Even with the best in class supply chain processes and systems, without the right people, the best in class supply chain practice cannot be sustained nor can the full benefits of supply chain really be enjoyed. As with any other industry, the refining and petrochemical industry also has to grapple with the shortage of supply chain and procurement talent due to an aging workforce and growing skill shortages. Some of the measures that can be effectively adopted are training and grooming of talent in critical supply chain functions, establishment of supply chain centre of excellence and industry-academia collaboration to nurture supply chain talent.

To improve and deploy best in class supply chain practices producers can adapt and/or implement some of the practical measures listed below:

  • Understand the “total value” of major spend categories. This requires thoroughly identifying costs and options across the supply chain for each category and determining appropriate interventions (e.g., seeking new supplier, changing specifications, altering contract terms)
  • Build custom fit procurement processes that provide better clarity, engage suppliers early in the process. Moreover follow through to execution and into operations
  • Manage risks across the entire spending portfolio—not just within individual projects or commodities, or splitting capital from operations spend
  • Proactively manage the supply base, select relevant suppliers, focus on alignment and sustainability (i.e., dynamic relationships), and ensure company ownership and accountability is clear to suppliers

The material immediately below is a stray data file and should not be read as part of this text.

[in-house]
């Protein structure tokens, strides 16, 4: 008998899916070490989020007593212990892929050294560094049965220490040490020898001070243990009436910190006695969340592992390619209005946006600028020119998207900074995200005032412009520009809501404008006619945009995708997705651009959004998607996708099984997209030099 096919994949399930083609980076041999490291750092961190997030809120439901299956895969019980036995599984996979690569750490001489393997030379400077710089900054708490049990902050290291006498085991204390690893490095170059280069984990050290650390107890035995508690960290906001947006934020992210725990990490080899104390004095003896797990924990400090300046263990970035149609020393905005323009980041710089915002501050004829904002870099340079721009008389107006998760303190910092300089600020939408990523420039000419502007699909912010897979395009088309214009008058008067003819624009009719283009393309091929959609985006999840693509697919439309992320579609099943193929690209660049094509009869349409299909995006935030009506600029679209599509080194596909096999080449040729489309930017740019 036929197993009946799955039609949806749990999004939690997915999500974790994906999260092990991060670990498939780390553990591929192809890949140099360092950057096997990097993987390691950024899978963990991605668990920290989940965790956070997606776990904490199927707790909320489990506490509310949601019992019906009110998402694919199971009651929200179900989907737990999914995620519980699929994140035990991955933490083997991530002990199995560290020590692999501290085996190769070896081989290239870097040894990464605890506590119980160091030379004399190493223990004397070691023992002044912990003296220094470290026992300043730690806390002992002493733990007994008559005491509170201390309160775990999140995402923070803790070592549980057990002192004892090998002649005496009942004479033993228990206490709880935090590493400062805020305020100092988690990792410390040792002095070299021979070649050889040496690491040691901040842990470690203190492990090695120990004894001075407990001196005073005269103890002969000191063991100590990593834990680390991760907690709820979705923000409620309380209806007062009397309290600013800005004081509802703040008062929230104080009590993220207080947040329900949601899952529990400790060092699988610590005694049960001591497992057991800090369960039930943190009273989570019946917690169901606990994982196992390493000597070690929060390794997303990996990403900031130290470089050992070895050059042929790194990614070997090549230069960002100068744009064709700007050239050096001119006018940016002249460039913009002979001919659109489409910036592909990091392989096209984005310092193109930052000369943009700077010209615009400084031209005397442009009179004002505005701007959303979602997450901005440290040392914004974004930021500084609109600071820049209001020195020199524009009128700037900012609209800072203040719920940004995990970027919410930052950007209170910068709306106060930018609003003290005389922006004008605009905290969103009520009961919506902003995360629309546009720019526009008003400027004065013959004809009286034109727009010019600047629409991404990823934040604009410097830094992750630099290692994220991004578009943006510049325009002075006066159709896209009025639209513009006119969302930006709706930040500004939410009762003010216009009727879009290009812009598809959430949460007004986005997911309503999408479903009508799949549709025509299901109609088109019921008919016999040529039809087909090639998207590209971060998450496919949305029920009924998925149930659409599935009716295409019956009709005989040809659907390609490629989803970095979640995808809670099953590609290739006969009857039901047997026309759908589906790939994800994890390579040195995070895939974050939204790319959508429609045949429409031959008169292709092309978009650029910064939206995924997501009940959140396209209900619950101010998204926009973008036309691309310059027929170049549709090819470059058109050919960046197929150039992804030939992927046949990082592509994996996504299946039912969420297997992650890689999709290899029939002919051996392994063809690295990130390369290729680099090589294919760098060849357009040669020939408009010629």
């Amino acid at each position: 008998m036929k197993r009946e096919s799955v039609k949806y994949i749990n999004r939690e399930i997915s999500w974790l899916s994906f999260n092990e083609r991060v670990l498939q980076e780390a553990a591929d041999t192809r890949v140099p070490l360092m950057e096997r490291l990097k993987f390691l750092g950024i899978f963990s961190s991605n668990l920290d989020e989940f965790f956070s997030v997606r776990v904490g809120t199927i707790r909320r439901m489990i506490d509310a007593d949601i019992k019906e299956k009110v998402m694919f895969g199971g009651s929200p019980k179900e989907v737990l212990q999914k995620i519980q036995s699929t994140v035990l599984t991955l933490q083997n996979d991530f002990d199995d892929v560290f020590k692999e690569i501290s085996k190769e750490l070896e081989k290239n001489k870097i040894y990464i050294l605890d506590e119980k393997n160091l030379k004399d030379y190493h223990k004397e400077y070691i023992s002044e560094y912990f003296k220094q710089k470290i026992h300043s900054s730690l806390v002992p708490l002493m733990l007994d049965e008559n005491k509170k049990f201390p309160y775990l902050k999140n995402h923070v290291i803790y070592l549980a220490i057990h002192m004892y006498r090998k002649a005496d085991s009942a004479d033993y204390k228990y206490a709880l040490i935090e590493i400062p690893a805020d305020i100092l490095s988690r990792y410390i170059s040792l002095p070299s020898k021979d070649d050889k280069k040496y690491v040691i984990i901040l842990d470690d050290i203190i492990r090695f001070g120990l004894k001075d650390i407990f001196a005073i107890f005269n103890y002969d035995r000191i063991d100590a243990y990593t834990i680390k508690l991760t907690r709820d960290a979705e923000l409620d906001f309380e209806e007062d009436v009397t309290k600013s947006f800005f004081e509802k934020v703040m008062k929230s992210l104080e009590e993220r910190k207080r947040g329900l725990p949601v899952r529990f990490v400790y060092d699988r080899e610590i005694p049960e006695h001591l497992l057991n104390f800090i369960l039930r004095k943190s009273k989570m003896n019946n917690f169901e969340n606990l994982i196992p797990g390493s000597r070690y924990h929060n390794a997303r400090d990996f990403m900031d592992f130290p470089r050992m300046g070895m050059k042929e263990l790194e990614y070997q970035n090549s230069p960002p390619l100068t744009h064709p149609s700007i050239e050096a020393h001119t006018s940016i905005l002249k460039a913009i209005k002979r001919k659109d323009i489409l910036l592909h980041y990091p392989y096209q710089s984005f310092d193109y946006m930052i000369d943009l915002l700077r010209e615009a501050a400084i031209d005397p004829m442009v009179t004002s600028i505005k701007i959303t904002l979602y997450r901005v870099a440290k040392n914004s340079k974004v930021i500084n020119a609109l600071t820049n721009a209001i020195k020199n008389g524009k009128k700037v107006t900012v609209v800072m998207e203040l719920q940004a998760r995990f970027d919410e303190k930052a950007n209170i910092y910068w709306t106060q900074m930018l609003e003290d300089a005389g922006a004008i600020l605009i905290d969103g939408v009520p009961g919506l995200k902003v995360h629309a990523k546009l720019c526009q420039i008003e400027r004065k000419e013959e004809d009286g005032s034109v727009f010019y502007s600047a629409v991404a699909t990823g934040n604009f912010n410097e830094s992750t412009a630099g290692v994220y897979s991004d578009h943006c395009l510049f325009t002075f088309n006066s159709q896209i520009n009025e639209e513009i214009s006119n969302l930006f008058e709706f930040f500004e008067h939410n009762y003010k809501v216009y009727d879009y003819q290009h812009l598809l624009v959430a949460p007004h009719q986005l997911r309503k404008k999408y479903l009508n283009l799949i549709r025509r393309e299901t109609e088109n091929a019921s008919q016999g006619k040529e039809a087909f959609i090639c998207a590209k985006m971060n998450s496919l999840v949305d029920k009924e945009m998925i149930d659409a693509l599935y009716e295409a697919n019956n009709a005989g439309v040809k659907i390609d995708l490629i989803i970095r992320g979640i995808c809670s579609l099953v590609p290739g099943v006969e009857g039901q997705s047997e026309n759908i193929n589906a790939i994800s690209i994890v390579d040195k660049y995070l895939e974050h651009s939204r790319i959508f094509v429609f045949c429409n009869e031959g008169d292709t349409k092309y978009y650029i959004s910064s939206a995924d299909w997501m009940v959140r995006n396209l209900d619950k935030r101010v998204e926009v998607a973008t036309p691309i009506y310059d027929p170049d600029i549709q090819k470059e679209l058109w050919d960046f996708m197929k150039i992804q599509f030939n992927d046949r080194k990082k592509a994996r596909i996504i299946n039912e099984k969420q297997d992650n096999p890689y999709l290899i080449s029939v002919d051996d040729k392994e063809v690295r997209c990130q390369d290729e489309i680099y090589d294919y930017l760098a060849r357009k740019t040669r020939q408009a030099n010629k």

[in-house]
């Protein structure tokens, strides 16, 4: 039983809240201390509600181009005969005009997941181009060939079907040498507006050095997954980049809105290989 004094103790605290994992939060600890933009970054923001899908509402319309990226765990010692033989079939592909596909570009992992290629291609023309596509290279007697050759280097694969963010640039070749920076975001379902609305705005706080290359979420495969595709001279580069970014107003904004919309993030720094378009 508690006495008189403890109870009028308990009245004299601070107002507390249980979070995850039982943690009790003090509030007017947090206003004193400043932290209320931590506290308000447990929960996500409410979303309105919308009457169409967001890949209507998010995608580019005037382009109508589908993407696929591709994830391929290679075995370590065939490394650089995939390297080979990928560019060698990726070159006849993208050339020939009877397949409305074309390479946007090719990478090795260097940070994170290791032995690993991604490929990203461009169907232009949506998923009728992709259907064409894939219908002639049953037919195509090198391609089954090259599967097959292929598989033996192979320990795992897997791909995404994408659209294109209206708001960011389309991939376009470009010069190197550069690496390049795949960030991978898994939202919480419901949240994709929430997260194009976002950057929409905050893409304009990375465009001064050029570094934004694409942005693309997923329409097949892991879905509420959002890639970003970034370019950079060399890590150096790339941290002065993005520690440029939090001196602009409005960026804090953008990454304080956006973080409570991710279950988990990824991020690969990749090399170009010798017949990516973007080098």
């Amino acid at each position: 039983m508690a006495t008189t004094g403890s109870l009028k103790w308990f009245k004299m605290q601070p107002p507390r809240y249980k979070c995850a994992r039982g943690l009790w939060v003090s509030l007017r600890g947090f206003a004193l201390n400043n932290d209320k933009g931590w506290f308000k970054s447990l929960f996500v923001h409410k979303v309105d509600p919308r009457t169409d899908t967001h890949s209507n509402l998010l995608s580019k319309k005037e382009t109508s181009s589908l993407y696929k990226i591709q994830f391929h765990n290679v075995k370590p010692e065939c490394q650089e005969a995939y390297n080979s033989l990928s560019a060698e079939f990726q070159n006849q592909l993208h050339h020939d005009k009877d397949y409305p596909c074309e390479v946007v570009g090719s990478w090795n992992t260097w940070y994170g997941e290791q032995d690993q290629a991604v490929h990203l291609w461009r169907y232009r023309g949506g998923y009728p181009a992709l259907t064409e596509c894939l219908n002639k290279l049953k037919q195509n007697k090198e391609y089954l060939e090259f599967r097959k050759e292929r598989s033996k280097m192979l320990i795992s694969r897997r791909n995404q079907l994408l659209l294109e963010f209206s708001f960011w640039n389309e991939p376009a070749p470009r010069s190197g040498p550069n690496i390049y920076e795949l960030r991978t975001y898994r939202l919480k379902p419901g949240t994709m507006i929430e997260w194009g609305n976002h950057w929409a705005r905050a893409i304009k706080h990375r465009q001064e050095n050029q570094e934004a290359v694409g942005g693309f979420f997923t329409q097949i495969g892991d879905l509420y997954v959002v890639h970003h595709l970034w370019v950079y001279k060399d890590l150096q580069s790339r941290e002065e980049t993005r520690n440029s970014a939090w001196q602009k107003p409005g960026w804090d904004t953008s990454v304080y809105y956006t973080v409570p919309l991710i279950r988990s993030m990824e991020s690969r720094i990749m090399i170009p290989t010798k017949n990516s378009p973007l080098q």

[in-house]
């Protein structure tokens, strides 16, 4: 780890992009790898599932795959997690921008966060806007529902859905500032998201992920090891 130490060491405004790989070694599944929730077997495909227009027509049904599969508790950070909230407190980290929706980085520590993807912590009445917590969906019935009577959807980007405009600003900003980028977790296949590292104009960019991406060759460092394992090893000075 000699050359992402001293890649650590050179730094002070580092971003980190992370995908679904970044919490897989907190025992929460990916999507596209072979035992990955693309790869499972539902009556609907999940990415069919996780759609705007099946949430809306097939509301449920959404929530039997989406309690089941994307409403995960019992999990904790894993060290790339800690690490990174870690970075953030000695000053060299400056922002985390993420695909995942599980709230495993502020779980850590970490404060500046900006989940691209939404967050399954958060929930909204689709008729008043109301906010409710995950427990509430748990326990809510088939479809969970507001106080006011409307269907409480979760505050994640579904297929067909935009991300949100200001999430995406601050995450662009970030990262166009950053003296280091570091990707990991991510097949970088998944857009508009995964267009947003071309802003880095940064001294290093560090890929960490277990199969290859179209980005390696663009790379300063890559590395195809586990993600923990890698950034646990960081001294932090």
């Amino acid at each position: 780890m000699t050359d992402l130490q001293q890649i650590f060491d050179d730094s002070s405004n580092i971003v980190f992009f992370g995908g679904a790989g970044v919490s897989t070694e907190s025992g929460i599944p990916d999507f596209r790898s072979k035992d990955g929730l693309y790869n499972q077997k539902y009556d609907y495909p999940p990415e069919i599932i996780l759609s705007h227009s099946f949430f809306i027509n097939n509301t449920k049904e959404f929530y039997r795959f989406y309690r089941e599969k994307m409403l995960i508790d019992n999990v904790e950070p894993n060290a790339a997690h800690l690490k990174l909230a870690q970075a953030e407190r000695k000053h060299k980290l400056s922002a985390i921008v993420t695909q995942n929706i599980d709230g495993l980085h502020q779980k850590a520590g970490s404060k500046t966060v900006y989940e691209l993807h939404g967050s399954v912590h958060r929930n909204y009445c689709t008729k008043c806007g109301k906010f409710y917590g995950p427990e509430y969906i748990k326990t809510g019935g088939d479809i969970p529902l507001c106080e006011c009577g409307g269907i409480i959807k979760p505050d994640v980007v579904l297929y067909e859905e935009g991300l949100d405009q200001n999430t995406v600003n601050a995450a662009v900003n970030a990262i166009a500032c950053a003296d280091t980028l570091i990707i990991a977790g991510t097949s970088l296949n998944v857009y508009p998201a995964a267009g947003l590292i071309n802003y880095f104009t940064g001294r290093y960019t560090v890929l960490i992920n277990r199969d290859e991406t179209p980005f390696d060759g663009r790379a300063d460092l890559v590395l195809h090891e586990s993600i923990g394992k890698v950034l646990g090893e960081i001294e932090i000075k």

• Institutionalize the capabilities required for supporting procurement and supply chain activities. Today, these scarce skills are at a premium. In the next few years, it will be just as important to cultivate the right talent here as it will in the most critical technical and operational areas

Going forward, we realize that even though some of the supply chain best practices have trickled through the chemical industry, there is always still scope for further improvement. Better demand planning and optimized inventory management will help chemical producers maintain equipment uptime and hence benefit from improved productivity. Improved spend category management and collaborative supplier relationship management coupled with increased automation of transaction processing, will lead to sourcing savings and identification of secondary saving opportunities. Effective deployment of supply chain best practices is the way forward for companies to reduce costs in this era of low oil prices and to focus on refining and distribution in the most optimized way. It will be really interesting to see how chemical companies can effectively manage local content sourcing coupled with the adoption of best in class supply chain practice in 2019.